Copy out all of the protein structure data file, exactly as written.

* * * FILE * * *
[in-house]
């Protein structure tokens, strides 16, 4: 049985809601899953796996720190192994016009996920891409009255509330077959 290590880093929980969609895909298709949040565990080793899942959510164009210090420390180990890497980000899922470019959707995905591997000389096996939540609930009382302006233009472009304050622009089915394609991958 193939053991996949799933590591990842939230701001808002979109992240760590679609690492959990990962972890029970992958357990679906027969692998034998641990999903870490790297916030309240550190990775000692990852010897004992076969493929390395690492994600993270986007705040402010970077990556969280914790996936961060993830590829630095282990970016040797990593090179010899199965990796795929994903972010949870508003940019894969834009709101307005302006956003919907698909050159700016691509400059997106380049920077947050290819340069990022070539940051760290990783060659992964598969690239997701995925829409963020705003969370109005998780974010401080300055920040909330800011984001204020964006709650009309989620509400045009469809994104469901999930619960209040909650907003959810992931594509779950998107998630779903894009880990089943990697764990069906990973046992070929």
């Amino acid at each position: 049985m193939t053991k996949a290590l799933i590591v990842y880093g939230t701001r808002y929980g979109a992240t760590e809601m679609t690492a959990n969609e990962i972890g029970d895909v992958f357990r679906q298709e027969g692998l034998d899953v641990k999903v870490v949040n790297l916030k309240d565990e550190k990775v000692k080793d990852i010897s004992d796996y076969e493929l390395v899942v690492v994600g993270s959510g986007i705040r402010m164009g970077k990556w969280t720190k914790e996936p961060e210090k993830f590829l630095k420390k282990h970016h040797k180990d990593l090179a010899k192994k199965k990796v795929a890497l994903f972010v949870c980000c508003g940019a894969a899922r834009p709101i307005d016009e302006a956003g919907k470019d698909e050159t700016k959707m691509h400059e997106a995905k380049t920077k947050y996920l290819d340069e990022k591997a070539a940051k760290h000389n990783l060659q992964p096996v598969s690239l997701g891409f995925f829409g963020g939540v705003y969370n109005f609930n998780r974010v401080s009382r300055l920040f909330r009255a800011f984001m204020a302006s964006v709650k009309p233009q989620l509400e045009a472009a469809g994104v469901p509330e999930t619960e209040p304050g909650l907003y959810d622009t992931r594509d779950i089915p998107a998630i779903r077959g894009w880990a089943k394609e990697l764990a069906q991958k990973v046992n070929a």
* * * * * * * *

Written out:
[in-house]
């Protein structure tokens, strides 16, 4: 049985809601899953796996720190192994016009996920891409009255509330077959 290590880093929980969609895909298709949040565990080793899942959510164009210090420390180990890497980000899922470019959707995905591997000389096996939540609930009382302006233009472009304050622009089915394609991958 193939053991996949799933590591990842939230701001808002979109992240760590679609690492959990990962972890029970992958357990679906027969692998034998641990999903870490790297916030309240550190990775000692990852010897004992076969493929390395690492994600993270986007705040402010970077990556969280914790996936961060993830590829630095282990970016040797990593090179010899199965990796795929994903972010949870508003940019894969834009709101307005302006956003919907698909050159700016691509400059997106380049920077947050290819340069990022070539940051760290990783060659992964598969690239997701995925829409963020705003969370109005998780974010401080300055920040909330800011984001204020964006709650009309989620509400045009469809994104469901999930619960209040909650907003959810992931594509779950998107998630779903894009880990089943990697764990069906990973046992070929």
């Amino acid at each position: 049985m193939t053991k996949a290590l799933i590591v990842y880093g939230t701001r808002y929980g979109a992240t760590e809601m679609t690492a959990n969609e990962i972890g029970d895909v992958f357990r679906q298709e027969g692998l034998d899953v641990k999903v870490v949040n790297l916030k309240d565990e550190k990775v000692k080793d990852i010897s004992d796996y076969e493929l390395v899942v690492v994600g993270s959510g986007i705040r402010m164009g970077k990556w969280t720190k914790e996936p961060e210090k993830f590829l630095k420390k282990h970016h040797k180990d990593l090179a010899k192994k199965k990796v795929a890497l994903f972010v949870c980000c508003g940019a894969a899922r834009p709101i307005d016009e302006a956003g919907k470019d698909e050159t700016k959707m691509h400059e997106a995905k380049t920077k947050y996920l290819d340069e990022k591997a070539a940051k760290h000389n990783l060659q992964p096996v598969s690239l997701g891409f995925f829409g963020g939540v705003y969370n109005f609930n998780r974010v401080s009382r300055l920040f909330r009255a800011f984001m204020a302006s964006v709650k009309p233009q989620l509400e045009a472009a469809g994104v469901p509330e999930t619960e209040p304050g909650l907003y959810d622009t992931r594509d779950i089915p998107a998630i779903r077959g894009w880990a089943k394609e990697l764990a069906q991958k990973v046992n070929a």